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How craftsman Jim Steele makes a Windsor chair using traditional methods

What started off as a hobby for Jim Steele, encouraged by his wife Val, has grown into a love-affair with the Windsor chair.

Like a suspension bridge, every part reinforces the other. It is the only chair that is constructed in this way.

Over twenty years on, Jim is one of the few remaining craftsmen in the country to make these chairs using ancient techniques and tools. He makes them in a variety of styles from three English timbers: elm, ash and yew.

What’s the secret to steam-bending wood?

When shaping and bending wood it is important to work with the strength of the tree.

The process

The Windsor chair is characterised by its splayed legs and leaning back and side supports consisting of turned spindles fitted into a sculpted seat.

All the round parts are turned on the bobbin bow lathe. All the curved parts – including arm back, top bows, crinoline stretcher and under-arm supports – are steam bent.

The seat of this ergonomically designed chair is carved for the comfort of the sitter – deeper at the back than at the front, in order to hold the person in place. Unlike the frame chair, every part of the Windsor chair is inserted into the seat, the starting point for its dry assembly.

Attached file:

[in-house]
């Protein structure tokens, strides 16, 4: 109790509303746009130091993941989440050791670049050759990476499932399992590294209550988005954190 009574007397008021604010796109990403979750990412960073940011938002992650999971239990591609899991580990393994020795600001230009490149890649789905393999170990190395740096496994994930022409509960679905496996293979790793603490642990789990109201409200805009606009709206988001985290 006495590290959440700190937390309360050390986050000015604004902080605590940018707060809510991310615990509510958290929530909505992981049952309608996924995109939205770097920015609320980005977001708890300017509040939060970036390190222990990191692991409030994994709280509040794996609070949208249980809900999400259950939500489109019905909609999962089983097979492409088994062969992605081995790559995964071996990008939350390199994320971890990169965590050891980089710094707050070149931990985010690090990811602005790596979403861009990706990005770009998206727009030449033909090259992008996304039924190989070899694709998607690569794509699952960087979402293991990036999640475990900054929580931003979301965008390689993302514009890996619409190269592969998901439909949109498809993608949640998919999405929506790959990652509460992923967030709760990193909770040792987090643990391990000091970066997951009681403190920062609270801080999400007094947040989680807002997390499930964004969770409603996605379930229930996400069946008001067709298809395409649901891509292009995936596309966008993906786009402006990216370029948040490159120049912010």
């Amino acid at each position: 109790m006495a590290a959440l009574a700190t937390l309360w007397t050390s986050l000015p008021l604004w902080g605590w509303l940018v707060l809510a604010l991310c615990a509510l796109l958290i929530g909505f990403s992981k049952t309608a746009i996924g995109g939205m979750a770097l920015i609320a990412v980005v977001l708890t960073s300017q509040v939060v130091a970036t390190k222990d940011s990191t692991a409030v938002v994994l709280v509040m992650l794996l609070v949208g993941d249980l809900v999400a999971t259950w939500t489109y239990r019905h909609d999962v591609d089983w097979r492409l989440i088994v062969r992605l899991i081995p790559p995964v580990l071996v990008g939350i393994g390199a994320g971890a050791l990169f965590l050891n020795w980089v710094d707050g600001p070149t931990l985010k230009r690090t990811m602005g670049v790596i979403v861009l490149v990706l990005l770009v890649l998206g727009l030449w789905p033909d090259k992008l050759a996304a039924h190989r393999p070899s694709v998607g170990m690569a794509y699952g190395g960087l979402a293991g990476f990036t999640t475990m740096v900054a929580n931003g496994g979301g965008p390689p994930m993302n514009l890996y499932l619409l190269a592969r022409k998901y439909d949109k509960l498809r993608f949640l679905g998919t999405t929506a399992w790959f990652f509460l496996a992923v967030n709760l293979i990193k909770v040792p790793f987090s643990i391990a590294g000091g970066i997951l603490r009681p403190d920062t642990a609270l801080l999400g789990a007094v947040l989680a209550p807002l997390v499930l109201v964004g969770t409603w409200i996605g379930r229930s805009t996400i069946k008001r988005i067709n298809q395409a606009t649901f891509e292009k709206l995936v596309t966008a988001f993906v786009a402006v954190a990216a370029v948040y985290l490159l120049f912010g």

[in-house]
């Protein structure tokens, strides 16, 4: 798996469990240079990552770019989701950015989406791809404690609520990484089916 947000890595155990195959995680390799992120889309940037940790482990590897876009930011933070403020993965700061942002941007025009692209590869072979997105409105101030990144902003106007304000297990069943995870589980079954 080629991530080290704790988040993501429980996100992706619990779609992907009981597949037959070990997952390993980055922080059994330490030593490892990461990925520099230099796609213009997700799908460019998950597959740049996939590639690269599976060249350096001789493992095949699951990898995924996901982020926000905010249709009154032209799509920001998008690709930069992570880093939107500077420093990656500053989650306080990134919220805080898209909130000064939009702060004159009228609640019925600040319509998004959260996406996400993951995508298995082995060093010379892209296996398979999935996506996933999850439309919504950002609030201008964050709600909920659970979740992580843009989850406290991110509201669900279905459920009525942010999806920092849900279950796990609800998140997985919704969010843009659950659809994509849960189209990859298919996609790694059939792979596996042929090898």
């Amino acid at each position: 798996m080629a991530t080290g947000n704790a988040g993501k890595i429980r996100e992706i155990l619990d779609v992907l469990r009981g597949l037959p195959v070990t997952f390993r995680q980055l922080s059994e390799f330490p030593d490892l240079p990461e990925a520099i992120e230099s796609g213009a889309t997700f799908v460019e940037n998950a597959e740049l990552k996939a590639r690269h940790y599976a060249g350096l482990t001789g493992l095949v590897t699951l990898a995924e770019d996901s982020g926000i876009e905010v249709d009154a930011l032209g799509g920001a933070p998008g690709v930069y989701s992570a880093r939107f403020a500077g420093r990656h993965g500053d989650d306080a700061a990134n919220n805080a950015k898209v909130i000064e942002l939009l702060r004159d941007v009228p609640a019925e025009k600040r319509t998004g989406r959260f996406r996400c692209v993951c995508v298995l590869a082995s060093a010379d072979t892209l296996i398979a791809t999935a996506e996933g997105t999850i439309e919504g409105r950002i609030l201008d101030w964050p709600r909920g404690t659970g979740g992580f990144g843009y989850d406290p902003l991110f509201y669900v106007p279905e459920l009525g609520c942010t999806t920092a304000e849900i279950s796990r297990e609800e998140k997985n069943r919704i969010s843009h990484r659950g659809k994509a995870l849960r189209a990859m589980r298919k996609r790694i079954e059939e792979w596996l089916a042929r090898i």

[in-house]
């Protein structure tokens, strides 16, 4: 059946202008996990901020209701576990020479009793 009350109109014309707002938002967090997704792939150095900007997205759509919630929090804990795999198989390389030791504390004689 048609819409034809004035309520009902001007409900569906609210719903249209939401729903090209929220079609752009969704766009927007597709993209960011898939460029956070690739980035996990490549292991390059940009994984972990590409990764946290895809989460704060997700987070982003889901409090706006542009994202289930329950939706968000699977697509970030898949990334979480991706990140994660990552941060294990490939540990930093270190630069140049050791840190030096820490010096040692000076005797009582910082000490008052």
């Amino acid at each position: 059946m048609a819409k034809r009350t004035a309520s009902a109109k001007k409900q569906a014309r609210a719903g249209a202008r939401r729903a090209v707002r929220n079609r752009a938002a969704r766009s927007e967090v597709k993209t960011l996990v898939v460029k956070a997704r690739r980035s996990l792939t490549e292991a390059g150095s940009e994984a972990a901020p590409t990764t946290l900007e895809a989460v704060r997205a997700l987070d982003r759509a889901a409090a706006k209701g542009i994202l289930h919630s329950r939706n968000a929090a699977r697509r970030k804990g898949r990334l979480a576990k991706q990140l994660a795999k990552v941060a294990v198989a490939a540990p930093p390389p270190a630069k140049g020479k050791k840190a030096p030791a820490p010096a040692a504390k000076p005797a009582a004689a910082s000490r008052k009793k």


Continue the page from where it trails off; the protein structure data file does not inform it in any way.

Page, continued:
For Jim, the charm of these chairs is in the absence of corners or straight edges:

“Windsor chairs are very different from what we call case furniture. You will find that a cabinet maker will not want to make a Windsor chair. He’ll shy away from it because there isn’t anything square on it.

When you make a chest of drawers, you’ve got to make everything square for the drawers to slide in and out. But the human body isn’t like that; there is nothing straight in its frame. With a chair it’s much freer. That’s what I like about it.”

Jim Steele’s Windsor chair